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Guido Vettoretti, Marc d’Orgeville, William R. Peltier, and Marek Stastna

appears to move westward during DJF and eastward during JJA. The respective seasonal shifts result in westerly wind anomalies in the western Pacific in JJA and may impact the strength of ENSO during this adjustment. An ocean–atmosphere–ocean “bridge” in which the Northern Hemisphere cooling that is experienced during the reduction in AMOC is zonally propagated across the Northern Hemisphere through the action of the westerlies and by anomalous stationary planetary wave forcing in boreal winter (DJF

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M. Eby, K. Zickfeld, A. Montenegro, D. Archer, K. J. Meissner, and A. J. Weaver

1. Introduction The projection of the climatic consequences of anthropogenic CO 2 emissions for the twenty-first century has been a major topic of climate research. Nevertheless, the long-term consequences of anthropogenic CO 2 remain highly uncertain. The Intergovernmental Panel on Climate Change (IPCC) Fourth Assessment Report (AR4) reported that “about 50% of a CO 2 increase will be removed from the atmosphere within 30 years and a further 30% will be removed within a few centuries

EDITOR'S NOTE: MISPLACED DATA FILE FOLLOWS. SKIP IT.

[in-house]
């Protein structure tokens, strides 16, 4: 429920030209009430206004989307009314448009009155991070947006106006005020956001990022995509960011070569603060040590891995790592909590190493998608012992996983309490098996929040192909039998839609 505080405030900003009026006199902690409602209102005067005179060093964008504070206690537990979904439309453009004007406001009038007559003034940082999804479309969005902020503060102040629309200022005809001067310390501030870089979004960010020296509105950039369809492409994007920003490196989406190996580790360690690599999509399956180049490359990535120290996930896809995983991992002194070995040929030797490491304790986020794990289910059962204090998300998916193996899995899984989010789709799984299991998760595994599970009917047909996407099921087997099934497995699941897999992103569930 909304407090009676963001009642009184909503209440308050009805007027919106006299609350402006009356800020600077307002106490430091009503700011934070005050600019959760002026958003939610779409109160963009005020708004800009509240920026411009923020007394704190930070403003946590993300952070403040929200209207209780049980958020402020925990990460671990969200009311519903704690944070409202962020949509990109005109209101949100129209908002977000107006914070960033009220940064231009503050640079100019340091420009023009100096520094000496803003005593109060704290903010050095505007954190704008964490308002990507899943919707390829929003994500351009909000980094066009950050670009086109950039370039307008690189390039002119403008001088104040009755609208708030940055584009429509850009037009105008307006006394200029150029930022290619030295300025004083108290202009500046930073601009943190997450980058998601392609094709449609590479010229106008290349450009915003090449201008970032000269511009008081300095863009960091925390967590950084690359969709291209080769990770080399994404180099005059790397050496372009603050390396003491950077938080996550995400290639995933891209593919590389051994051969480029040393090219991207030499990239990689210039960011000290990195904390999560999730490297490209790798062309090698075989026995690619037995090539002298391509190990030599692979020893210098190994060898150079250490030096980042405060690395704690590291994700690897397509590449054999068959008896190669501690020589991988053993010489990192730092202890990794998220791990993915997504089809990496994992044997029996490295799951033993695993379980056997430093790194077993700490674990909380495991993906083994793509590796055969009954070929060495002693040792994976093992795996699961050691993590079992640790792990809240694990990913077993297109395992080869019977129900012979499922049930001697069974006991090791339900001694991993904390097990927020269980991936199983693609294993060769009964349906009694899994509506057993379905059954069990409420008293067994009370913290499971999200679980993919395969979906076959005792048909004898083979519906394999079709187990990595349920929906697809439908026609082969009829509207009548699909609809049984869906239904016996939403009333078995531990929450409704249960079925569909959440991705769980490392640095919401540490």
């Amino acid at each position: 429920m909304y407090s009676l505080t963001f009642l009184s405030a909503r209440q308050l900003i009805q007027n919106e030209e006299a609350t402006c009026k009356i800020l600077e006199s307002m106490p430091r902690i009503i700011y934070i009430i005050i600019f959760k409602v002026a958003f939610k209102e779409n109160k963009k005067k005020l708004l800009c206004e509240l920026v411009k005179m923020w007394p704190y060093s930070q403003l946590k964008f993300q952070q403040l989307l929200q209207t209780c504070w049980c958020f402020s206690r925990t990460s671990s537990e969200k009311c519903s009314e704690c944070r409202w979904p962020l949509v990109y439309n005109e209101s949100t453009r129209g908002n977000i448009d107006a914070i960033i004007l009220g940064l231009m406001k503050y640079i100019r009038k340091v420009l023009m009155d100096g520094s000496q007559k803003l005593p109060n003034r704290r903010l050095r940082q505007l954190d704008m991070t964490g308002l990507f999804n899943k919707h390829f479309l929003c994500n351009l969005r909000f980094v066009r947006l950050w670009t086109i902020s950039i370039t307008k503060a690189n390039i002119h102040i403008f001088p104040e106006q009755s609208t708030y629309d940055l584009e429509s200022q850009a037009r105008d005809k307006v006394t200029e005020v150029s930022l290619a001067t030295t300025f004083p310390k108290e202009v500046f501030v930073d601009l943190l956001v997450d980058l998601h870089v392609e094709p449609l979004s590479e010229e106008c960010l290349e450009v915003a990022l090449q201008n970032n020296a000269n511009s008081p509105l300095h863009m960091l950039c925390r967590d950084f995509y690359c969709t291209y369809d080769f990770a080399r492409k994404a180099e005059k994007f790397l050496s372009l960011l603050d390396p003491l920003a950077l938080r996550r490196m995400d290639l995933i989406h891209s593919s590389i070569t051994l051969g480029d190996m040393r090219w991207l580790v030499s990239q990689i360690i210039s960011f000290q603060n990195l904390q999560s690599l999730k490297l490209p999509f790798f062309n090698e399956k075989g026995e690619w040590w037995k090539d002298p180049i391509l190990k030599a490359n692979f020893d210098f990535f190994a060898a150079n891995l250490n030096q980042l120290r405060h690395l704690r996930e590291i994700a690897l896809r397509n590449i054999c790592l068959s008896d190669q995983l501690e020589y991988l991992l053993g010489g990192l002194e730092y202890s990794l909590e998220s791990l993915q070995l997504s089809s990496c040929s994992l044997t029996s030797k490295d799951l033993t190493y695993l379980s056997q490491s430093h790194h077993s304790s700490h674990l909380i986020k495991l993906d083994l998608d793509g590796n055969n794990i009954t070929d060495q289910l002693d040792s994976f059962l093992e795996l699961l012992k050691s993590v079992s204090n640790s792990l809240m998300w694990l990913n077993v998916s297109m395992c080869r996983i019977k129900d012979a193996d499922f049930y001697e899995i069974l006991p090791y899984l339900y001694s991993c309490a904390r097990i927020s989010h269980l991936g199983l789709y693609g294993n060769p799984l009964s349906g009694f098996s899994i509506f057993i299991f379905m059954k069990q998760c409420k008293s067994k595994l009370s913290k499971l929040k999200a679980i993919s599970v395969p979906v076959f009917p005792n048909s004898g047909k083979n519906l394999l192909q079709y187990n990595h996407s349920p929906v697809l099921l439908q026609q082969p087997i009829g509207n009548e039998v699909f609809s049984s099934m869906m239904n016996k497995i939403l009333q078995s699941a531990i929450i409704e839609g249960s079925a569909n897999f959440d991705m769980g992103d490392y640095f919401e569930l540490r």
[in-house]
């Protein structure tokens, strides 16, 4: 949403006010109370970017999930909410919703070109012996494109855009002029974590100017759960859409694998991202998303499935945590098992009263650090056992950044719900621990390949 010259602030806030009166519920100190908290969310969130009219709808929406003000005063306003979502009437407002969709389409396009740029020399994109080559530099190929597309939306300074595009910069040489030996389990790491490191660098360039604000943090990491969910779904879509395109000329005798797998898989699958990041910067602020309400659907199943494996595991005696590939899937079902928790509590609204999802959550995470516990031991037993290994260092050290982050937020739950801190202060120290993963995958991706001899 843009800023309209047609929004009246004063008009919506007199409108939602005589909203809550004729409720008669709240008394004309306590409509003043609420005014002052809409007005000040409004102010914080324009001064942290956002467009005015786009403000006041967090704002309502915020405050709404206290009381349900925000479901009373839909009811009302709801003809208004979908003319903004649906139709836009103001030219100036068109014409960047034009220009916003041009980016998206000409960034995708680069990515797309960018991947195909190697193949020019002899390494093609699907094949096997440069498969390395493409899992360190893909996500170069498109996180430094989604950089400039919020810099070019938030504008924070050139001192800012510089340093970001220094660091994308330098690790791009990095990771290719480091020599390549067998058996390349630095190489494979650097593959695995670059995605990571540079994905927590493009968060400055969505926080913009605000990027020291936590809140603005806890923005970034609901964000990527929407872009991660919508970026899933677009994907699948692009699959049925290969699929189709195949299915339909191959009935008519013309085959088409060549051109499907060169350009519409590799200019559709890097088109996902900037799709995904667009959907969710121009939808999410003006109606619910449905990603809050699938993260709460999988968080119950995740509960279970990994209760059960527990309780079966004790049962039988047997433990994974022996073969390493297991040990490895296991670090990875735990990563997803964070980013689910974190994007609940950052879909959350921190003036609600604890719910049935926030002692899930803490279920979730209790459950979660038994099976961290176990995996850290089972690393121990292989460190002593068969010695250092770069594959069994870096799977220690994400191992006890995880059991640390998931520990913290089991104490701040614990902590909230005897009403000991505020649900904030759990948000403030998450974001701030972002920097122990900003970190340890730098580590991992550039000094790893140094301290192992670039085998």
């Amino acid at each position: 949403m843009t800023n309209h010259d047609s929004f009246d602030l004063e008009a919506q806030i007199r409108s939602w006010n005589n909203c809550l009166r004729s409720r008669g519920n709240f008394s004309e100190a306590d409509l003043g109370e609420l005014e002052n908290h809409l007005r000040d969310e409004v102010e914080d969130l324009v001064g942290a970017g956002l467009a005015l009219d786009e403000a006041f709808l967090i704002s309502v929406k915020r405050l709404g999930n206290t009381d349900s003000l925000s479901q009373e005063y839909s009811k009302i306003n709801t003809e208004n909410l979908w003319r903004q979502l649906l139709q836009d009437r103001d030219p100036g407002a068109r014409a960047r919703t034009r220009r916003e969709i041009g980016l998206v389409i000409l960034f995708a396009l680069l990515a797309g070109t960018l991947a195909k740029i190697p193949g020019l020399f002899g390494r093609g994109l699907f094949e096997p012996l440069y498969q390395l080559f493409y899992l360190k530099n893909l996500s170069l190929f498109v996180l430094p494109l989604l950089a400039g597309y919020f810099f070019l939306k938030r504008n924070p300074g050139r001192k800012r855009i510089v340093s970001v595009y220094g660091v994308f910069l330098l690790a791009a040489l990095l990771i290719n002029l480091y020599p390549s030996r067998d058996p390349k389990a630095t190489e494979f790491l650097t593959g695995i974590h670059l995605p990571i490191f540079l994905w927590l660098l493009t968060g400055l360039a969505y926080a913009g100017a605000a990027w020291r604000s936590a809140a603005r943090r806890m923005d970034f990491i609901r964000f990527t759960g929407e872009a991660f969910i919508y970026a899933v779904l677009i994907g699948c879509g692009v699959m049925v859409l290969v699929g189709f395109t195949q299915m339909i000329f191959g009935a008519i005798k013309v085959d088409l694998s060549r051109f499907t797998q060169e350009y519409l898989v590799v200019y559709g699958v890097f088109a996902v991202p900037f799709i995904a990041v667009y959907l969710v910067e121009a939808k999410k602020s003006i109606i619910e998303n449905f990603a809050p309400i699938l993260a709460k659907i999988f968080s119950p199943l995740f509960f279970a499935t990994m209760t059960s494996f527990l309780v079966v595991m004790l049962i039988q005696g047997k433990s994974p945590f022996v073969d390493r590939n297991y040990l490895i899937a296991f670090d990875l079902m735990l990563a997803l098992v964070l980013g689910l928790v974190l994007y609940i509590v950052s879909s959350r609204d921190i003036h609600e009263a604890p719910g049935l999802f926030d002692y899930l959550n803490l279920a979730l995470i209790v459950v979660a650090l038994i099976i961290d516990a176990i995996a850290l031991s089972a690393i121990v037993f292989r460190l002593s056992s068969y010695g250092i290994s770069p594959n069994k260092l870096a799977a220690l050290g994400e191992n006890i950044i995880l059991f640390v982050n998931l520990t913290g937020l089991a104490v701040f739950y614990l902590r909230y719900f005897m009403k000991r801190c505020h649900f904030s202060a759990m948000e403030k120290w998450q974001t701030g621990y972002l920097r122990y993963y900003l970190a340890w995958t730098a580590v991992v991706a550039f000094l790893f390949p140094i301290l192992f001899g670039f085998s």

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Michael S. Pritchard, Andrew B. G. Bush, and Shawn J. Marshall

in the ocean (e.g., Goosse and Renssen 2004 ), in the coupled atmosphere–ocean system (e.g., An and Wang 2005 ; van der Avoird et al. 2002 ; Schneider and Comuelle 2005 ; Newman et al. 2003 ), and in solid earth systems (e.g., Berger and von Rad 2005 ). It has become apparent from such studies that the influence of higher frequency processes on low-frequency climate variability is often not well represented stochastically. Rather, the well-defined spatial and temporal patterns of higher

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